Livestock in Denton County

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Below are several charts and newspaper clippings detailing livestock and livestock products in Denton County and Pilot Point from 1870-1930.

Ranching has been a major Texas industry for over 300 years, specifically cattle ranching. The end of the Civil War brought increased prices for cattle, and cattle drives to demanding markets began to flourish. However, as fences began to enclose the ranges and railroads reaches the sources of cattle, drives were no longer needed by the turn of the twentieth century. Ranchers faced hard times during the Panic of 1893, but World War I brought increased demand for livestock. However, the 1920s brought deflation and ended with the Crash of 1929, ranchers needed bailing out by the federal government in the 1930s due to these issues.

John Chishum, one of the major figures in the Southwestern cattle industry for more than thirty years, began ranching in the Northwestern part of Denton County in 1854. This could help to explain the large number of cattle in Denton County before 1900. However, Denton County did not seem to be affected by the larger trends seen in the state during the 20th century when looking at the number of cattle found in the county.

Swine farming was popular among early Texas settlers, and hogs were raised in a similar manner to cattle. By 1910, Texas was the fourth in the nation for swine production, and by 1914 had spread to every county in the state. Production expanded from this point until 1920 due to an abundance of feedstuffs. By 1949, Texas was the eigth largest swine producer, and first outside of the corn belt.

In Denton County, swine production reached its peak in 1900, but then began to decline through the rest of the twentieth century. Thus, while Denton was raising and producing swine, it can be assumed that it was not one of the leading producers in the state.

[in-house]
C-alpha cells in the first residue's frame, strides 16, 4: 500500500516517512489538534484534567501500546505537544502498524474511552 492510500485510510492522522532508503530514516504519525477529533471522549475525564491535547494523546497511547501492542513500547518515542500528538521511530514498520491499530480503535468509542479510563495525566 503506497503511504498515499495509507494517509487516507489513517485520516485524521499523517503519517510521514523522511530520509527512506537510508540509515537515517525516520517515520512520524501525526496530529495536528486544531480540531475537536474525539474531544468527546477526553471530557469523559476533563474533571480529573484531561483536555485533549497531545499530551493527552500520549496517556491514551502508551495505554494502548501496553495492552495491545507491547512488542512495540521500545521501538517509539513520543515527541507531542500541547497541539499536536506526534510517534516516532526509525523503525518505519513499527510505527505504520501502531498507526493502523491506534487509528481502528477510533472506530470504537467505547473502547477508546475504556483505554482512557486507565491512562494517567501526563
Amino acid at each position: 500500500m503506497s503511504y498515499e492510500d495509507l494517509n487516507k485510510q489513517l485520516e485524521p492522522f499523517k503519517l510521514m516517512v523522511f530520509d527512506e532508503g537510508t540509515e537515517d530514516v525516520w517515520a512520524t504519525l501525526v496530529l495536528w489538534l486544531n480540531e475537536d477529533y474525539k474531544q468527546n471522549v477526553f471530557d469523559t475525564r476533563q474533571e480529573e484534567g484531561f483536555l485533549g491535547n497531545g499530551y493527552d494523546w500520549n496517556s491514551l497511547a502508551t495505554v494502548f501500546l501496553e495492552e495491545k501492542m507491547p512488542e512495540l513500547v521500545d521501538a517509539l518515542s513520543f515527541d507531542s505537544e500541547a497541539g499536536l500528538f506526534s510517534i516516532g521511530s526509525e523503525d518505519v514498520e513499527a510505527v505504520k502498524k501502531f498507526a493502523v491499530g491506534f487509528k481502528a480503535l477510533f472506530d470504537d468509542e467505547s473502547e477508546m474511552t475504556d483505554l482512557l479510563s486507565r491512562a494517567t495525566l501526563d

While sheep herding shifted from the South Texas to the Trans-Pecos region by the turn of the 20th century, Denton County consistently had sheep from the 1870s to the 1930s. Denton County may not have been one of the primary producers of sheep and wool, but it did contribute to the state's overall production.

The dairy industry in Texas was for the most part a subsistance industry. However, Texas farmers did supply the majority of milk and butter in the state. By 1900, there were 12 creameries in the state, and by 1914 there were approximately 100. Despite this, the majority of butter was still produced and consumed on farms. It can be assumed that these trends were similar in Denton County as well, and that the majority of butter produced in the county was on farms and the dairy products were consumed locally.

Through various records, it can be seen that some members of St. John's owned livestock. While these were not in significant numbers, there was ownership of livestock. Thus, it can be assumed that these were for subsistance purposes, rather than ranching. Similar trends can be seen in the Freedmen's communities of Garden of Eden and Mosier Valley.

Newspaper clipping from 1896 discussing the profitability of hogs.
Newspaper clipping from 1910 discussing a hog demonstration car in the area.


Handbook of Texas Online, Texas State Historical Association, "Ranching," "Denton County," "Dairy Industry," "Swine Raising,"; Carlson, Paul H. Texas Wollybacks: The Range Sheep and Goat Industry. College Station: Texas A&M Press, 1982.;